Saturday, 1-23-2010 09:00

Note: Bear with me on this story as the plot will change or, at least the method will....

The phone rang at just after 9am. I had been up late the night before getting everything covered up because it was supposed to rain a bit. I'm working outside under a large canopy, but any rain can get under the canopy and make a bigger mess than I already have. I had just gotten up and poured a cup of coffee and settled to read the morning paper. Actually the "read the paper" is just an excuse to give me time to wake up. The older I get, the longer it takes to get functioning. Anyway, back to the phone ringing......

It was my good friend Bob Campbell ( Seems he sent this link to a buddy of his last night and the buddy just happened to drop by Bob's house this morning and told Bob he had removed gibs like this before and wanted to come over (Bob only lives a few miles away) and talk to me and see what I had. Bob insisted that this guy knew "everything there was to know about Bridgeports" and that I should listen to him.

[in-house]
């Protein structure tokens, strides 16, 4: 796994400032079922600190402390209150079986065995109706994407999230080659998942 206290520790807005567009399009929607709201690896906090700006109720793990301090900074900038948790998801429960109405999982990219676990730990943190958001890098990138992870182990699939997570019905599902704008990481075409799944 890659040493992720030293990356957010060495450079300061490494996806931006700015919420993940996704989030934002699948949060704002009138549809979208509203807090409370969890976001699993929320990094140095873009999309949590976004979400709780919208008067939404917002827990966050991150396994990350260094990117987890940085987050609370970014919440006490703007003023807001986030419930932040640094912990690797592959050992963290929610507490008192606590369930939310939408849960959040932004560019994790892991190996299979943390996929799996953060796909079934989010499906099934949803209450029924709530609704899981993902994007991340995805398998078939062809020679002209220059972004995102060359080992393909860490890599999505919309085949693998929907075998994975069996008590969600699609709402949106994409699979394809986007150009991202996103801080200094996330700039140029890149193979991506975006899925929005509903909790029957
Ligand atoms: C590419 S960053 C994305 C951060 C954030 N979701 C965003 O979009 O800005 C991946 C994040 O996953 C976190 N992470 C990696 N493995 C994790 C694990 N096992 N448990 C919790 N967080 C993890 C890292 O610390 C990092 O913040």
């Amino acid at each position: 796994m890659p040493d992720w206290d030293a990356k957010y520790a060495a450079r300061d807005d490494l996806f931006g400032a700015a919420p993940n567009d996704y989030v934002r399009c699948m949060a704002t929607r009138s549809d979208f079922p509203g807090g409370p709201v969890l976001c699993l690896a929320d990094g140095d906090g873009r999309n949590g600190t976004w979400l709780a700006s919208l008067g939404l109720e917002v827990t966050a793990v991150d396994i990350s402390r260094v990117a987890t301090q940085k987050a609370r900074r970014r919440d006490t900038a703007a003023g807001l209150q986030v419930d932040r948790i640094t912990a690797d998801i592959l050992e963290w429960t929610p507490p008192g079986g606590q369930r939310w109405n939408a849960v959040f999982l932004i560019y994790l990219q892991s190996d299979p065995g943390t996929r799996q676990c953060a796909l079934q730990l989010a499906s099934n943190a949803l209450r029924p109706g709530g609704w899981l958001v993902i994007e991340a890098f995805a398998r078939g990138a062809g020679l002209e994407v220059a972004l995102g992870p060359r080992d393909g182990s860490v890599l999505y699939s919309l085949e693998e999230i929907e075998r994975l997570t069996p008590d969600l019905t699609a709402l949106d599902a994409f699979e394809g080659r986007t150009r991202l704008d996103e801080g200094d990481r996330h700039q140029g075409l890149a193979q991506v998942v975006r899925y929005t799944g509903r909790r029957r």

Those that know me know I (most times) am a methodical (i.e. anal type) guy. I usually research a problem, choose (or create) a solution, proceed with that solution and many times document it as I go. My ego says I would say that I document it because I want to help others who may find themselves in a similar situation, and I do, but full truth be known, I am apt to find myself in this situation again and will forget how I fixed it the last time. So there...the truth is out.

At this point I am not usually open to new options. Mainly because many times in the past when I have not "stayed the course", and deviated away from a well thought out procedure, I have lived to regret it. Today was no different. I decided to tell Bob to come over in an hour and bring his friend with him and I'd listen. I didn't expect to change my mind. I had already decided on the "Forest Addy Procedure" (sounds like a surgical term). Though long in setup (Forest even warned us of this), it had produced good results for him...and I was convinced that if I tried to cut corners.....I'd regret it.